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What Is Ash Reshteh?

By Eugene P.
Updated May 16, 2024
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Ash reshteh is a classical Iranian dish that is often made for New Year’s celebrations or served during cold winter nights. It is a thick, filling soup made from a variety of beans, spinach or beet greens, and pasta. The ingredients are combined and cooked together in a pot with water or stock until the liquid has reduced down to a heavy, stew-like consistency. Just before the dish is completed, kashk is added to provide a creamy texture. When served, the soup is often decorated with designs made from kashk floating on the surface, as well as fried onions, fried mint and, sometimes, fried minced beef.

One of the basic ingredients in ash reshteh is beans. The recipe usually calls for a combination of navy beans, kidney beans, chickpeas and lentils. Lentils cook much more quickly than other types of beans and are usually added after the others have started to cook. The beans need to be soaked overnight if they are dried to ensure they are soft, although canned beans also can be used.

Another important element in the dish is the pasta. In Farsi, "reshteh" is the word for "pasta". The exact type of pasta that the traditional recipe calls for is unclear, because reshteh generally refers to all pasta, but it has come to refer mainly to thin noodles, not unlike Italian angel hair pasta. The reshteh is usually broken into pieces when it is added to the dish, partly to make it more edible and partly because of a tradition that it is good luck for future travels.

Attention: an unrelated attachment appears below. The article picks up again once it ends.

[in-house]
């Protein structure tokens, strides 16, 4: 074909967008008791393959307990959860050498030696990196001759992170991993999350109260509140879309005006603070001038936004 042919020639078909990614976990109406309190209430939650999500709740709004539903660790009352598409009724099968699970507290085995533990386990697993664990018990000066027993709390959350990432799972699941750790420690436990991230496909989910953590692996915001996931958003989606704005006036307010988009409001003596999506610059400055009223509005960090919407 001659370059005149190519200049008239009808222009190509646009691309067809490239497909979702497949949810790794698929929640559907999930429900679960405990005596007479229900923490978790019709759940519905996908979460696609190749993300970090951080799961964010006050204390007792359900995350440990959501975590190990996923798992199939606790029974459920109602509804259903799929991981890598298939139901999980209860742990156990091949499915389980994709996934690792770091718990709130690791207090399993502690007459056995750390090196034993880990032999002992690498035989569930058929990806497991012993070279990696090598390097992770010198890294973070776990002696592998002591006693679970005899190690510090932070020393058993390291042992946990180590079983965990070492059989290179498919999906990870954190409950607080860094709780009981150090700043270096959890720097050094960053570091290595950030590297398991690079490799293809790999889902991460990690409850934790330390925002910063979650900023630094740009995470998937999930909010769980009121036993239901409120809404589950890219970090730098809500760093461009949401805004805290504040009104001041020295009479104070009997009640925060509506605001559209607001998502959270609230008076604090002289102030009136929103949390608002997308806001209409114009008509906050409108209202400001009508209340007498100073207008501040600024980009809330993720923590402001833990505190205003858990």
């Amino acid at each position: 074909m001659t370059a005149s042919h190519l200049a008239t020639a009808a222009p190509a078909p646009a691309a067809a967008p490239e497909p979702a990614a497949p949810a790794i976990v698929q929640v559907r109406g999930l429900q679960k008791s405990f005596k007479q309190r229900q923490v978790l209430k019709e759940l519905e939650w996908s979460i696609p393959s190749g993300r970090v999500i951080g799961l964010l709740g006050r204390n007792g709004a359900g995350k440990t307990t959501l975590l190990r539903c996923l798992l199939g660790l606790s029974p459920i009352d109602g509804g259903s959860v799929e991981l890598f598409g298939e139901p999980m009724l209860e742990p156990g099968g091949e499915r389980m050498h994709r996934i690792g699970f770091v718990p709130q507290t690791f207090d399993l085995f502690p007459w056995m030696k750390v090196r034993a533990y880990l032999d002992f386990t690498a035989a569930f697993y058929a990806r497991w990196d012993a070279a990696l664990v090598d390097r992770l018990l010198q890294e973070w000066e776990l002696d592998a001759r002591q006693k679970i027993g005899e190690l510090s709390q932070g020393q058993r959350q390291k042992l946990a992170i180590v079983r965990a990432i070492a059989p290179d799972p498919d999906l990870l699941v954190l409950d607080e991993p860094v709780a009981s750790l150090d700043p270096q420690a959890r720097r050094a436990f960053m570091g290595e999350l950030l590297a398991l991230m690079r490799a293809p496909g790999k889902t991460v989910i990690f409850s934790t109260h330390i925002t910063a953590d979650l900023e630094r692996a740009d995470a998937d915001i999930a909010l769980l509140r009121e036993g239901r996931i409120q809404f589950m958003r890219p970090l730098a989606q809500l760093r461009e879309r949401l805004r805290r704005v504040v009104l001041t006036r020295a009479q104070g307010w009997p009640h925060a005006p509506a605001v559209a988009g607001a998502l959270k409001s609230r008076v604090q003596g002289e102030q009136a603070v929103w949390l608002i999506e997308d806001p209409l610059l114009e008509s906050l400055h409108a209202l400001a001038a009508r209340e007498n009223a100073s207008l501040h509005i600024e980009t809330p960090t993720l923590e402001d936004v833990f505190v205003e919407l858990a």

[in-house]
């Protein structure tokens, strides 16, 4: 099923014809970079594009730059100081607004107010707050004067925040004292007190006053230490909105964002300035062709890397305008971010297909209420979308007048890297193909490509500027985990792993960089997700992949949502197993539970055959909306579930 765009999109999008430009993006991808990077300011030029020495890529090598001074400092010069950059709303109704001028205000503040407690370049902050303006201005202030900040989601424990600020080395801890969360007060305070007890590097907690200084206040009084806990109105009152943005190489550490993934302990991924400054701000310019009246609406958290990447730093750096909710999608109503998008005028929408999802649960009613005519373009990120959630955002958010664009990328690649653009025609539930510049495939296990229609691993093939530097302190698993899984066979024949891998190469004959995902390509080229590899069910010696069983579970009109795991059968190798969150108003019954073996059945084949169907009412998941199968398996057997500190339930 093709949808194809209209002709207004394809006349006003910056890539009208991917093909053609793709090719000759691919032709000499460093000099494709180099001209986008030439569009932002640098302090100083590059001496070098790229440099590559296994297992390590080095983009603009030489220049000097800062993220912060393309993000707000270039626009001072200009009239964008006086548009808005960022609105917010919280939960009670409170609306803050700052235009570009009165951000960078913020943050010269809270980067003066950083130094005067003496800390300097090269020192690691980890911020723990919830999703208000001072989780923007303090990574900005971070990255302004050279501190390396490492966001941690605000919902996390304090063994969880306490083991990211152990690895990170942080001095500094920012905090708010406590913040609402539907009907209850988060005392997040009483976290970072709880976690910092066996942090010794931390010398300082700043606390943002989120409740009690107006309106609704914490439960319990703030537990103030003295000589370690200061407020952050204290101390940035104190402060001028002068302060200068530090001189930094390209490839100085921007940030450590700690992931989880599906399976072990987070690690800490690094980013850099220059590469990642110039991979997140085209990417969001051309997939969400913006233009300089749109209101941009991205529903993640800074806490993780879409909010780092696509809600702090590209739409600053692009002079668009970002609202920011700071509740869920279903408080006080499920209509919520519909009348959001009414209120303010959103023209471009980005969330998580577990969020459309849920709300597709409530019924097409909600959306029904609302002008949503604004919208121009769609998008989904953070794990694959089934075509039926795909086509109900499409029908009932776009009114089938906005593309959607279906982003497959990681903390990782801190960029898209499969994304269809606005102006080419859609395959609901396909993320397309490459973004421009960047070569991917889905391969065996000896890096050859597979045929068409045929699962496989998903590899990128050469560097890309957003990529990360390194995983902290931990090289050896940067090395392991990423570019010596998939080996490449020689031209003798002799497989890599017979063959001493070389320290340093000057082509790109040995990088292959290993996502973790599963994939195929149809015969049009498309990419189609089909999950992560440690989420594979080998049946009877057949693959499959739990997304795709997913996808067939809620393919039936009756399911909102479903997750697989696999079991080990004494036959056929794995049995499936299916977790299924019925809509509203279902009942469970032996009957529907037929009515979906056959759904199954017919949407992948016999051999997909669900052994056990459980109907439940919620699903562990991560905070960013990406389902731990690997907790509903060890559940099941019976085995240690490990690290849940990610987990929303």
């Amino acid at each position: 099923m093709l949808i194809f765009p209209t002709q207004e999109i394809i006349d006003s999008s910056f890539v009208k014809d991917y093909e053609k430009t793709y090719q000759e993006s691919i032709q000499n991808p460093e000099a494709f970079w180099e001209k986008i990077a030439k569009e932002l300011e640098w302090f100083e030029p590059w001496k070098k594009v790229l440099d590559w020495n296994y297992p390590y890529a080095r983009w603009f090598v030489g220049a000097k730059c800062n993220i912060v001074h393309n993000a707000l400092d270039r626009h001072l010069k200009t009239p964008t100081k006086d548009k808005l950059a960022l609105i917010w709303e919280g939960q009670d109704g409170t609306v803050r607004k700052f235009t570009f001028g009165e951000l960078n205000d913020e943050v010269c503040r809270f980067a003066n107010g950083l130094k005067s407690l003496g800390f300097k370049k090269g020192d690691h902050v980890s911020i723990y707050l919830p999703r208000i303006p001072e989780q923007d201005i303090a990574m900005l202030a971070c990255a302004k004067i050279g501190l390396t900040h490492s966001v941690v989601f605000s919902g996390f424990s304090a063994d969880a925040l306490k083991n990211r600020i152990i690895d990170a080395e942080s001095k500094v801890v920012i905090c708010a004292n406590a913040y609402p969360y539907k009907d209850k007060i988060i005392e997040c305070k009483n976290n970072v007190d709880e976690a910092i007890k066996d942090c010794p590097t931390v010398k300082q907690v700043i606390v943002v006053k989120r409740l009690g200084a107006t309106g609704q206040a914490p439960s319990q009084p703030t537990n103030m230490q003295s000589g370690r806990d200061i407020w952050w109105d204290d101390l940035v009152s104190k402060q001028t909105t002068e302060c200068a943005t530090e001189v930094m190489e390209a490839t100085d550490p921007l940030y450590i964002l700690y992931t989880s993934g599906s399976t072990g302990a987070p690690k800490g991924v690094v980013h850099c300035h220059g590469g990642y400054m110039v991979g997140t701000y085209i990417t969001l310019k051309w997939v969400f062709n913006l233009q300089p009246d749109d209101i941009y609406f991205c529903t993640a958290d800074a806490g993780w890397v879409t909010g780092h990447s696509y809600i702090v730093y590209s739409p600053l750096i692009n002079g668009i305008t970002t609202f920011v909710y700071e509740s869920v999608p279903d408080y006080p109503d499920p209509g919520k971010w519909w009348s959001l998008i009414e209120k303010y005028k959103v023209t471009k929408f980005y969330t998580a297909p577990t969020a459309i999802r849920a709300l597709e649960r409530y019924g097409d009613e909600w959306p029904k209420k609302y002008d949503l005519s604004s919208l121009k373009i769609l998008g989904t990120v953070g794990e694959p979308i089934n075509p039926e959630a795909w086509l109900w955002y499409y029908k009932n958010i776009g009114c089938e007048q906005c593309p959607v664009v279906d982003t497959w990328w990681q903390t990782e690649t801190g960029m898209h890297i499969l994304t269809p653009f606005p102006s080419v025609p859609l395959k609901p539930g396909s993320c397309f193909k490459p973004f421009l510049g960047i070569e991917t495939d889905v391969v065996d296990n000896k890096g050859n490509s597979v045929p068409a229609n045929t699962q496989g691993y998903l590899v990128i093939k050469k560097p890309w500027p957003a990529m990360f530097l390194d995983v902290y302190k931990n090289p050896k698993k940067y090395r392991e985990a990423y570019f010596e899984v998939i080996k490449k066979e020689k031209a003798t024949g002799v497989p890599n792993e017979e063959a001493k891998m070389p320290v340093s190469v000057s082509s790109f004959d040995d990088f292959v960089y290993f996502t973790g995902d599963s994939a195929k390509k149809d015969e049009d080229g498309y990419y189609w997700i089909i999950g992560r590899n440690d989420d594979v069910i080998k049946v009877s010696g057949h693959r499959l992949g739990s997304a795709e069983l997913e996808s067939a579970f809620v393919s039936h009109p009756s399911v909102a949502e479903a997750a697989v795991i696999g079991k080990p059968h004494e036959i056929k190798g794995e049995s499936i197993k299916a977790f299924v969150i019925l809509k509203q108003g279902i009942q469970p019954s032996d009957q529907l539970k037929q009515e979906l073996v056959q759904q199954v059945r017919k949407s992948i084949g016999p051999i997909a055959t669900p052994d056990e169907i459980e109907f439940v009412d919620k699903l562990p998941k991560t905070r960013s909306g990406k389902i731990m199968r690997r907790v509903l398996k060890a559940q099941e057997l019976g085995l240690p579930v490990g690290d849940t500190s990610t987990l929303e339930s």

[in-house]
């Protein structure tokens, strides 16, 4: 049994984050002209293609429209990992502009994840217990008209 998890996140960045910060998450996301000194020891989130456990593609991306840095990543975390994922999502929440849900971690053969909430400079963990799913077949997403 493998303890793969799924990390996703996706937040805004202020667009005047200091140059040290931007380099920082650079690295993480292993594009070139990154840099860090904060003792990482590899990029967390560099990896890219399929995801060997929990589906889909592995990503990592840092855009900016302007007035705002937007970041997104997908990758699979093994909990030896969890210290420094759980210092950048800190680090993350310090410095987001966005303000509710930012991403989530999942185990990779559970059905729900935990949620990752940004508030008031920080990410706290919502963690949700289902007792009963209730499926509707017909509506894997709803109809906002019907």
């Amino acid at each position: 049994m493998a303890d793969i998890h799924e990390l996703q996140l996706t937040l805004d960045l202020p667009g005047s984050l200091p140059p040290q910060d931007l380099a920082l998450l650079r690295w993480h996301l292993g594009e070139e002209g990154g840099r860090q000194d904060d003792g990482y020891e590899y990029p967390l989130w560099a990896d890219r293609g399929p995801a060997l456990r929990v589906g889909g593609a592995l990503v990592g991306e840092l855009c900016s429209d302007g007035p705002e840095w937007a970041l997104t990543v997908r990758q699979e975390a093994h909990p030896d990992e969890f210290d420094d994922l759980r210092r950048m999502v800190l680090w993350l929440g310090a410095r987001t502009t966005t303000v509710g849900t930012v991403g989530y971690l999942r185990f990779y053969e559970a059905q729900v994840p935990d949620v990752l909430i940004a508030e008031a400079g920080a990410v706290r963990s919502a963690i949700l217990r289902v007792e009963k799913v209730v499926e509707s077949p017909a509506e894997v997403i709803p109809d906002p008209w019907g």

Ash reshteh is prepared by first frying onions and garlic in oil in a pan. Once completed, water or stock is added to the pan and taken to a boil. Flour is added to the boiling liquid to help thicken the sauce; the reshteh and any spices — such as mint, parsley and cilantro — also are added. Everything is allowed to cook until the pasta is done.

The beans are then added to the ash reshteh, along with more liquid, if needed. The entire mixture is allowed to cook until the beans are soft and the liquid in the pot has reduced and become thick. The actual thickness of the final soup is left to the discretion of the cook but can range from very liquid to almost paste-like. Right at the end before cooking has finished, kashk, a type of whey resembling sour cream, is added.

The finished ash reshteh is poured into a bowl and any number of designs can be made on the top with additional kashk. Fried mint can be sprinkled over top, as can fried crispy onions or minced beef and garlic. Some recipes call for ash reshteh to be made a day in advance and kept overnight so the flavors have time to age and develop, although this is not necessary.

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